Actress and writer Mindy Kaling is speaking out about alleged sexism by the Television Academy, which hands out the annual Emmy Awards.
In an interview with Elle, Kaling, 40, recalled her time working on NBC's hit sitcom "The Office," which she executive produced and wrote for in addition to playing the role of Kelly Kapoor.
"They made me, not any of the other producers, fill out a whole form and write an essay about all my contributions as a writer and a producer," she said. "I had to get letters from all the other male, white producers saying that I had contributed when my actual record stood for itself."
Kaling went on to be nominated for six Emmys, five for producing and one for writing. The show itself won five Emmy Awards and scored 38 other nominations.
The Television Academy responded with a statement to Variety saying: “No one person was singled out. ... Every performer/producer and writer/producer was asked to justify their producer credits. We no longer require this justification from performer/producers and writer/producers, but we do continue to vet consulting producer credits with the [Producers Guild of America] to ensure those credited are actually functioning in the role as a producer.”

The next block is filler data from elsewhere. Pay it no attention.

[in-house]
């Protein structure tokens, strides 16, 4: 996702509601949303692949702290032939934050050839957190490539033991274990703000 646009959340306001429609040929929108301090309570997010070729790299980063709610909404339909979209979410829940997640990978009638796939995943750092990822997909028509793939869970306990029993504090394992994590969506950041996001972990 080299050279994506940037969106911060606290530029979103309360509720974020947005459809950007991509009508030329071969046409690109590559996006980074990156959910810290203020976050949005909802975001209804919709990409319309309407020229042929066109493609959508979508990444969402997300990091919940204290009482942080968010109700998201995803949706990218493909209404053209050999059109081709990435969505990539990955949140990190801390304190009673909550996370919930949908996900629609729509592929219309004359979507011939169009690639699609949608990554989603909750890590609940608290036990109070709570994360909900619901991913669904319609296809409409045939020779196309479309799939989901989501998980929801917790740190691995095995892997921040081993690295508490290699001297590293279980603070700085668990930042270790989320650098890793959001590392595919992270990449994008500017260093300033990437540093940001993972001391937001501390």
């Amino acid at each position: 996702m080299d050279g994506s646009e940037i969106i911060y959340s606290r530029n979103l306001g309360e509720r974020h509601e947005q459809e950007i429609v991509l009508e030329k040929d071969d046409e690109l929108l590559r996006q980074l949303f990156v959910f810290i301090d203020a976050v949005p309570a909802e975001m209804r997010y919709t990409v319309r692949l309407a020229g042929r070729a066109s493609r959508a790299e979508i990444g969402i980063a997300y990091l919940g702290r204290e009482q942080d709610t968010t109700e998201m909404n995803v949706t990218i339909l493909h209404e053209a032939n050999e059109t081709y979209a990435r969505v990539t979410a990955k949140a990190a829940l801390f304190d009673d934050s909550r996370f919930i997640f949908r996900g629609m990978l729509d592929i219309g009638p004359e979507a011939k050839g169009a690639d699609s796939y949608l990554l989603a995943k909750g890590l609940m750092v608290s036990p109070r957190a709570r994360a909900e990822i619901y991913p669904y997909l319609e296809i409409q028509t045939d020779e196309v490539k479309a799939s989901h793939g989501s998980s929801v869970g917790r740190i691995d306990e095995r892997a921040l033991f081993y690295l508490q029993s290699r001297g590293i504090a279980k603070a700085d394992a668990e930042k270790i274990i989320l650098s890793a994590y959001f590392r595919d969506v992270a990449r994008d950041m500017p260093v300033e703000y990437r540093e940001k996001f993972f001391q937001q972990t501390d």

Kaling responded on Twitter, insisting that she was, in fact, singled out due to her race, gender and status as a junior member of the team.
Three more tweets from Kaling followed, explaining that she never spoke up because she enjoyed her time working on "The Office" and didn't want to upset the Academy.
Kaling concluded her comments by saying "not mentioning it seemed like glossing over my story."
Kaling most recently wrote and produced a Netflix series adaptation of "Four Weddings and a Funeral," as well as the film "Late Night," for which her screenplay is garnering Oscar buzz.
A rep for the TV Academy did not immediately respond to Fox News' request for comment.